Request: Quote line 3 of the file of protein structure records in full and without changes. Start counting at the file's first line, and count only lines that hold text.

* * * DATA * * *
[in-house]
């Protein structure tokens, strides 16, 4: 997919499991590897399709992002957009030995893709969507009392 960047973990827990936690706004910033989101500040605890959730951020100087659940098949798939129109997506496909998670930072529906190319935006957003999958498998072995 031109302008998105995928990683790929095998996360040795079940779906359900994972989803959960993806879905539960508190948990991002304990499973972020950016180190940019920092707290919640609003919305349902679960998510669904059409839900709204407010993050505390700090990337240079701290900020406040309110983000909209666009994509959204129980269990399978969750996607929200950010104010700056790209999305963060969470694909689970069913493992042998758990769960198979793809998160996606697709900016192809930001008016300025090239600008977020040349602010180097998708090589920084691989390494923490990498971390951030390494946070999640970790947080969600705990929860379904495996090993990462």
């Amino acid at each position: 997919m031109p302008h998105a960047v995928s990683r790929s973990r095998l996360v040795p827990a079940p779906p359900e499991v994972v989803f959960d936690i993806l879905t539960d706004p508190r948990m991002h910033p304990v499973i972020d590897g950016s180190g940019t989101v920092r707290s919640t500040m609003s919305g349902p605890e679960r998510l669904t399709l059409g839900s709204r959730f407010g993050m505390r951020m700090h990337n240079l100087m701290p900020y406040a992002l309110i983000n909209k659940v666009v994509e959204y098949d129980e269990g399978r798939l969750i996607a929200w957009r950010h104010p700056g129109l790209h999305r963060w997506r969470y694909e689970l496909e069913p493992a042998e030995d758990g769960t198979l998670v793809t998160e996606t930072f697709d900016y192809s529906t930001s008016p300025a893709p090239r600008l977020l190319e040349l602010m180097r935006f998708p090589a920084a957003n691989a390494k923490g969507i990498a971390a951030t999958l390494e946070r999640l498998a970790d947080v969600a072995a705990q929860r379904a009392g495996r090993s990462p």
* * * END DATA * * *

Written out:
């Amino acid at each position: 997919m031109p302008h998105a960047v995928s990683r790929s973990r095998l996360v040795p827990a079940p779906p359900e499991v994972v989803f959960d936690i993806l879905t539960d706004p508190r948990m991002h910033p304990v499973i972020d590897g950016s180190g940019t989101v920092r707290s919640t500040m609003s919305g349902p605890e679960r998510l669904t399709l059409g839900s709204r959730f407010g993050m505390r951020m700090h990337n240079l100087m701290p900020y406040a992002l309110i983000n909209k659940v666009v994509e959204y098949d129980e269990g399978r798939l969750i996607a929200w957009r950010h104010p700056g129109l790209h999305r963060w997506r969470y694909e689970l496909e069913p493992a042998e030995d758990g769960t198979l998670v793809t998160e996606t930072f697709d900016y192809s529906t930001s008016p300025a893709p090239r600008l977020l190319e040349l602010m180097r935006f998708p090589a920084a957003n691989a390494k923490g969507i990498a971390a951030t999958l390494e946070r999640l498998a970790d947080v969600a072995a705990q929860r379904a009392g495996r090993s990462p």